"You're right," she said. "I would be nothing short of lying if I said I hadn't followed your accomplishments over the years. I just never anticipated that I would so urgently require your services."
And she did desperately need his aid—a life depended upon it. For that reason alone, she refused to take no for an answer. She must convince Jack Harding to take the case, no matter the cost.
His gaze roamed once again over her form as she swept by. He had been stunned to learn that the beautiful woman standing in the middle of the spectators' gallery, waiting for him, was Lady Evelyn Darlington—the daughter of his pupilmaster when Jack was a mere student, striving to become a barrister. She had changed much in the ten years since he had last seen her poring over her father's papers. She had been a child then—close to twelve—now she was a woman full grown.
Her golden hair was piled in an elegant style atop her head. A few loose tendrils had escaped the pins and brushed the slender column of her throat. Her facial bones were delicately carved, and her lips temptingly plump. But it was the turquoise eyes, the shade of a tropical ocean—exotically slanted and tipped with thick lashes—that made his breath hitch.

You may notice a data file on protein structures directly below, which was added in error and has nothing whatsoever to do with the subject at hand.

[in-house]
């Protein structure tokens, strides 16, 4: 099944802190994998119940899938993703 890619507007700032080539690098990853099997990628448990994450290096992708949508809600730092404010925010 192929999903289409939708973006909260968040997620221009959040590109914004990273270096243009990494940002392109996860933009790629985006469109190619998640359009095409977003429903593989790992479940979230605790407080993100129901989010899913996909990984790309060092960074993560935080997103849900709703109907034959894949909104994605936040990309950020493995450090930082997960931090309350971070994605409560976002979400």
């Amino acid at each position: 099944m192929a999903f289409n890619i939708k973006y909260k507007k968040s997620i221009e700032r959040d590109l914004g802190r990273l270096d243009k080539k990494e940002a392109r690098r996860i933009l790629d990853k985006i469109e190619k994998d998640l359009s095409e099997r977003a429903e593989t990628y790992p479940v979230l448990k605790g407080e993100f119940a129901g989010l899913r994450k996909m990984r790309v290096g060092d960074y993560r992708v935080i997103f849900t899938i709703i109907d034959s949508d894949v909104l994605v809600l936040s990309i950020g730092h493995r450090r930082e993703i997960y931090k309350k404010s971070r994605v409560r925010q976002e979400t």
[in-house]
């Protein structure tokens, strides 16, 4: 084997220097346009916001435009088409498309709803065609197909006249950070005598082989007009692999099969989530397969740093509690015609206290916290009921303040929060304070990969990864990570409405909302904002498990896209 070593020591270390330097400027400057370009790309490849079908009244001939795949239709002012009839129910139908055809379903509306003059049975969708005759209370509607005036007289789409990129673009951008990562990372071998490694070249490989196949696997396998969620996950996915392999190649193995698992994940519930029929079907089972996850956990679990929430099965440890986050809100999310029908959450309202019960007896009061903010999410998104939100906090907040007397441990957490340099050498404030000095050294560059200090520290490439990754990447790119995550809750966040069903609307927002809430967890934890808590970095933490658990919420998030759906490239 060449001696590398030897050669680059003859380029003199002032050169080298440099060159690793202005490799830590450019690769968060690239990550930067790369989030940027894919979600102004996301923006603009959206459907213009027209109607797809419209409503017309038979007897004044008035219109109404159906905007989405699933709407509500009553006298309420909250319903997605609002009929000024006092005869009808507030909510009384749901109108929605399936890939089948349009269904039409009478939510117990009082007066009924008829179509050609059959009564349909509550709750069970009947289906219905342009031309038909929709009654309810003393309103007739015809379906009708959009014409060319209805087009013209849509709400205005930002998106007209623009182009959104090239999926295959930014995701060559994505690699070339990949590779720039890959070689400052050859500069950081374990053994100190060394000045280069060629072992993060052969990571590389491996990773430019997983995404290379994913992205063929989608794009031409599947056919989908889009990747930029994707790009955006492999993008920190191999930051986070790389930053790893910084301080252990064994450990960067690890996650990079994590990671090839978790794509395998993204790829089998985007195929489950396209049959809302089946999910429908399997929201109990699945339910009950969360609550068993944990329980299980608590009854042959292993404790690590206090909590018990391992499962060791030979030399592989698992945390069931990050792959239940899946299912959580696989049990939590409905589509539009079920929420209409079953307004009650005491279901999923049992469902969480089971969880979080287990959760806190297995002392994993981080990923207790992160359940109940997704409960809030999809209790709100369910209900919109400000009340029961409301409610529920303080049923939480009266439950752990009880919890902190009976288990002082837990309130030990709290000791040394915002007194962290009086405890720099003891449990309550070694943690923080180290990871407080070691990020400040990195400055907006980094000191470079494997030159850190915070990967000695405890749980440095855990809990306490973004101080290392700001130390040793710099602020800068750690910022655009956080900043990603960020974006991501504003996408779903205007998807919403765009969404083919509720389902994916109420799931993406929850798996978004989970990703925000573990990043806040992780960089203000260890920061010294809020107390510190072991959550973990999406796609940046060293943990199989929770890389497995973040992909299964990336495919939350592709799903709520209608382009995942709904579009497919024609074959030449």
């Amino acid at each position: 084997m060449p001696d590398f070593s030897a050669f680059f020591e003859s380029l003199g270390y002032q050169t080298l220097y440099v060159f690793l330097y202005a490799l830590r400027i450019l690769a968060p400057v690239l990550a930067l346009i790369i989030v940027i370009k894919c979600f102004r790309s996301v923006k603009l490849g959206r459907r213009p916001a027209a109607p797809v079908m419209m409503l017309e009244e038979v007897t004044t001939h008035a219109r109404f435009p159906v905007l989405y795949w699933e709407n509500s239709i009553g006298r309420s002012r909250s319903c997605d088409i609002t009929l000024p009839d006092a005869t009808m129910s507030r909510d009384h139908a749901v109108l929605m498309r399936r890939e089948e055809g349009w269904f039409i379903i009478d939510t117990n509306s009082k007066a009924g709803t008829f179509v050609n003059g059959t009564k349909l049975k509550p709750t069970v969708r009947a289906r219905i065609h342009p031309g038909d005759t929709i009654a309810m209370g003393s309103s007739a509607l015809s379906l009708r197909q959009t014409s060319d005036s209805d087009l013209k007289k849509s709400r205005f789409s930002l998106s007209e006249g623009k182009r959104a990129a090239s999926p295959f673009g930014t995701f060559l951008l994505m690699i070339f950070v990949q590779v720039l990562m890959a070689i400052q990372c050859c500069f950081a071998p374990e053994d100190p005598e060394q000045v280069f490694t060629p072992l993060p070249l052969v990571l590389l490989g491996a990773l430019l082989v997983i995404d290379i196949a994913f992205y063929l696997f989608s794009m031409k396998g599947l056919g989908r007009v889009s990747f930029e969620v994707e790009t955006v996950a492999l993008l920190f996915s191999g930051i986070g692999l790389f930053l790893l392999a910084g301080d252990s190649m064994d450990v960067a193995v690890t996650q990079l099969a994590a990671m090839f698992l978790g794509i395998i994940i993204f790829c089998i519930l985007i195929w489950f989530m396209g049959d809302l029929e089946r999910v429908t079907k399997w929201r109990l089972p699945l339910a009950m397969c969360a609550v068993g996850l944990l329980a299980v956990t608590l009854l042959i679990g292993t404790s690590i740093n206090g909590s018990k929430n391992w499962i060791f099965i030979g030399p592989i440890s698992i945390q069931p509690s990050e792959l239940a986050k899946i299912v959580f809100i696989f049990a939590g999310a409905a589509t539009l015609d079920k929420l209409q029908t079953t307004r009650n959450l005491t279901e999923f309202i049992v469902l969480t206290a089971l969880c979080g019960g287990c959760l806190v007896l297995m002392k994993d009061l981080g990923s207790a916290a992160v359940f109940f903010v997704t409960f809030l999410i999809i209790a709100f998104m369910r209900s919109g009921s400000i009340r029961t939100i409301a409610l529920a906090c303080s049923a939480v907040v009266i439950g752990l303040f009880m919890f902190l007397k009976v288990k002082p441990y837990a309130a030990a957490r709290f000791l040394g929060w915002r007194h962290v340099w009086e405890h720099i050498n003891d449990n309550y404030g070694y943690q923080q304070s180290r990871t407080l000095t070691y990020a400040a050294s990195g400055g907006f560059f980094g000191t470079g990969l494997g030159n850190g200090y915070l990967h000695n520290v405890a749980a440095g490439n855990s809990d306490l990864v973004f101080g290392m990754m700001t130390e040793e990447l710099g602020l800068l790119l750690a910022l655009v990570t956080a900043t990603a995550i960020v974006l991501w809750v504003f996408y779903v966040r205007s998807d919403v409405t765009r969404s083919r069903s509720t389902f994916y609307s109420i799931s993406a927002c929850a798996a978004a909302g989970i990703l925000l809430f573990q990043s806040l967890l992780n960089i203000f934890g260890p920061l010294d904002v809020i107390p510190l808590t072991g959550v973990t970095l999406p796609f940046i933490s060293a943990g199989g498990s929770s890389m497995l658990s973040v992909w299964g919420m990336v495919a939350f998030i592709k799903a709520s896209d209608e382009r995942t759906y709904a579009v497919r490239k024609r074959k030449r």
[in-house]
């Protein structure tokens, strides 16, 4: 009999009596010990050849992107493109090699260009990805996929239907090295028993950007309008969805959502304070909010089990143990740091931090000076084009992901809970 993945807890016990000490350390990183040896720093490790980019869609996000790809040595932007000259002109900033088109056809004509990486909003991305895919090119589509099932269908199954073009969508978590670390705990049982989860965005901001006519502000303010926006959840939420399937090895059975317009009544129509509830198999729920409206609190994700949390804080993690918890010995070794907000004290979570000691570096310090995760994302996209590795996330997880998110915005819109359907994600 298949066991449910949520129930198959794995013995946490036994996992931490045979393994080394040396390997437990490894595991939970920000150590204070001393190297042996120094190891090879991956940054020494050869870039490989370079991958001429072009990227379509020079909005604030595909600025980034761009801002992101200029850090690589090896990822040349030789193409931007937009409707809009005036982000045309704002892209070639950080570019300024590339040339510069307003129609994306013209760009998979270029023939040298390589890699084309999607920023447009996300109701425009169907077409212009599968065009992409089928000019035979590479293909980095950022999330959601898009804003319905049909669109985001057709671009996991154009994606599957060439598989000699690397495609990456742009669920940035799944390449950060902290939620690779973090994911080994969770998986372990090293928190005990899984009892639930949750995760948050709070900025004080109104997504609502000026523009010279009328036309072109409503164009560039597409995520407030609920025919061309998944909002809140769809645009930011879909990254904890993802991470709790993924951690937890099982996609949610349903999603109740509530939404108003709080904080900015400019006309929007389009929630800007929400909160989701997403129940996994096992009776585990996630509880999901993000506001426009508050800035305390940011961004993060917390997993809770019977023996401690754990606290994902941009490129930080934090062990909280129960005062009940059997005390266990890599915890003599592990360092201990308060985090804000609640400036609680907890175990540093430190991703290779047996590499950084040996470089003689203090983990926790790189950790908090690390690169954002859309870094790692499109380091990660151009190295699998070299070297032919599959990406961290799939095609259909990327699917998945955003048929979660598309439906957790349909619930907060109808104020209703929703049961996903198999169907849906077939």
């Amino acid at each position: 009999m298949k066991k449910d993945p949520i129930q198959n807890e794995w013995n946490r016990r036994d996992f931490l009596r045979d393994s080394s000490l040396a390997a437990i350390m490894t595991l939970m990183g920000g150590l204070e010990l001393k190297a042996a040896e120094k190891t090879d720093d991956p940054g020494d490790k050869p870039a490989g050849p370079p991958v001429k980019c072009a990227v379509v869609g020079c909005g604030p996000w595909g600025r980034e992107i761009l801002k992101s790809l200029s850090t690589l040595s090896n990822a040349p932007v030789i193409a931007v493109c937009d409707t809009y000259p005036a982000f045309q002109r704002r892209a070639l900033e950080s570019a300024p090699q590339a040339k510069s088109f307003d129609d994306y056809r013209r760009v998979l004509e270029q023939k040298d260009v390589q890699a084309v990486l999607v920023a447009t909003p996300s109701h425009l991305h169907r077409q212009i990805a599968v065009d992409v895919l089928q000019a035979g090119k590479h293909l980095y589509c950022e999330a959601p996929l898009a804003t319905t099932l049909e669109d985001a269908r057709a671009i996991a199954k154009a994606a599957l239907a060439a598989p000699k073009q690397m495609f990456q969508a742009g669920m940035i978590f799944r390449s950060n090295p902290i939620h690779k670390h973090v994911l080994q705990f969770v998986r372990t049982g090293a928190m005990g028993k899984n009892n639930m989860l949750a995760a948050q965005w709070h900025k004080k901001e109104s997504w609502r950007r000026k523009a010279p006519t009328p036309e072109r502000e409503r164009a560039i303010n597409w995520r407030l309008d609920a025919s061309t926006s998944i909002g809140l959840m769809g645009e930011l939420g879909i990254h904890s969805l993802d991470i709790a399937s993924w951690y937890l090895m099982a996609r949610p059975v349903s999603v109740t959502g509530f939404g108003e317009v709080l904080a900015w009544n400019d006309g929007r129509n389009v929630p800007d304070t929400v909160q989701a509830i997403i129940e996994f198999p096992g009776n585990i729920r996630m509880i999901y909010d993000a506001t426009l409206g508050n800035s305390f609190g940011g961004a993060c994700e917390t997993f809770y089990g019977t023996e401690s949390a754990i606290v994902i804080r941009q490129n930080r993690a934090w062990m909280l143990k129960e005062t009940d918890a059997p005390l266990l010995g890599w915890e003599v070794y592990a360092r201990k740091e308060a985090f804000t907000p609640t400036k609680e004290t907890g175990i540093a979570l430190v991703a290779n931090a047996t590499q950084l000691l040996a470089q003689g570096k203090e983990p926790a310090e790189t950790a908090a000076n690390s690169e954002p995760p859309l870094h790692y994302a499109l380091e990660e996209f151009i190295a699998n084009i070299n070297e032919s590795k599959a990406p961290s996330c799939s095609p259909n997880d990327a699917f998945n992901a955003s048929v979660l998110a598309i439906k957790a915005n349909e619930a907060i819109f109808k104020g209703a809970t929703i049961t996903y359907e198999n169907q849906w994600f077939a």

She wasn't as tall as he preferred his women, but even in the demure blue gown she wore, any man could see she was generously curved.
She made a circuit of the room, taking in her surroundings—a small desk in the corner, wooden chairs lining the perimeter of the room, and a bookshelf containing several well-used law books—with wide-eyed interest, and he was struck with a thought: Evelyn Darlington may have grown into a beautiful woman, but her scholarly aura seemed quite the same. She appeared quite serious, unaware of her beauty and how it affected men.
He closed the door, strode forward, and placed his bag and the papers he had been holding atop the desk.
Her eyes widened at the thick stack of litigation documents. "It's a wonder you can sort through such a voluminous amount of paper. Are they all pertaining to Mr. Dawson's case?"
He chuckled at the unmasked fascination in her voice. "Hardly. I was not lying when I said my docket was full. Truth be told, your friend will be better off with another barrister. There are several highly competent barristers we passed on the way here. I can escort you to any you choose today and request that they take the utmost care with the case."
"No," she rushed. "None other will do. You have not lost of late."
His gaze sharpened at her admission. "I'm flattered that you think so highly of me and that you have followed my career, but at the same time, I never anticipated that you would seek to hire me. Does Lord Lyndale know that you're here?"